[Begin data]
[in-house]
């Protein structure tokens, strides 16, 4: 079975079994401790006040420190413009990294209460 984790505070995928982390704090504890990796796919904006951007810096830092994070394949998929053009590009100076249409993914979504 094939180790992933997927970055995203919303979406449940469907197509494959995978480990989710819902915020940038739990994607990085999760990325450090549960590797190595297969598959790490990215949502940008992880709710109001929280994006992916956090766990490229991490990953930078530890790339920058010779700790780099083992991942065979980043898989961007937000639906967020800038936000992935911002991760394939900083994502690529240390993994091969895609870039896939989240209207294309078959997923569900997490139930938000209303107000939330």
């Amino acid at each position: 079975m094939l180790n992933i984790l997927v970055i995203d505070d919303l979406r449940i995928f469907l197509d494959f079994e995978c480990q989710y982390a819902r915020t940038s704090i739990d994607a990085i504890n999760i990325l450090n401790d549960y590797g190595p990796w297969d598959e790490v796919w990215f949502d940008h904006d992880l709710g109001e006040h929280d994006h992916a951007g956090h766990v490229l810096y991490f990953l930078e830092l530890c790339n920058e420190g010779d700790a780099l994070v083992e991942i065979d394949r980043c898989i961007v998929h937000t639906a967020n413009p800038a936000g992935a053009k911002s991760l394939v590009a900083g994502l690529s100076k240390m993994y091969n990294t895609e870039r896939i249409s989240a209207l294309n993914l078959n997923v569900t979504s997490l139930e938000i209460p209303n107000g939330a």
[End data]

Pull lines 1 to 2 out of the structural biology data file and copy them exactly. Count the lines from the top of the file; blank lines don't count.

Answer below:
[in-house]
């Protein structure tokens, strides 16, 4: 079975079994401790006040420190413009990294209460 984790505070995928982390704090504890990796796919904006951007810096830092994070394949998929053009590009100076249409993914979504 094939180790992933997927970055995203919303979406449940469907197509494959995978480990989710819902915020940038739990994607990085999760990325450090549960590797190595297969598959790490990215949502940008992880709710109001929280994006992916956090766990490229991490990953930078530890790339920058010779700790780099083992991942065979980043898989961007937000639906967020800038936000992935911002991760394939900083994502690529240390993994091969895609870039896939989240209207294309078959997923569900997490139930938000209303107000939330």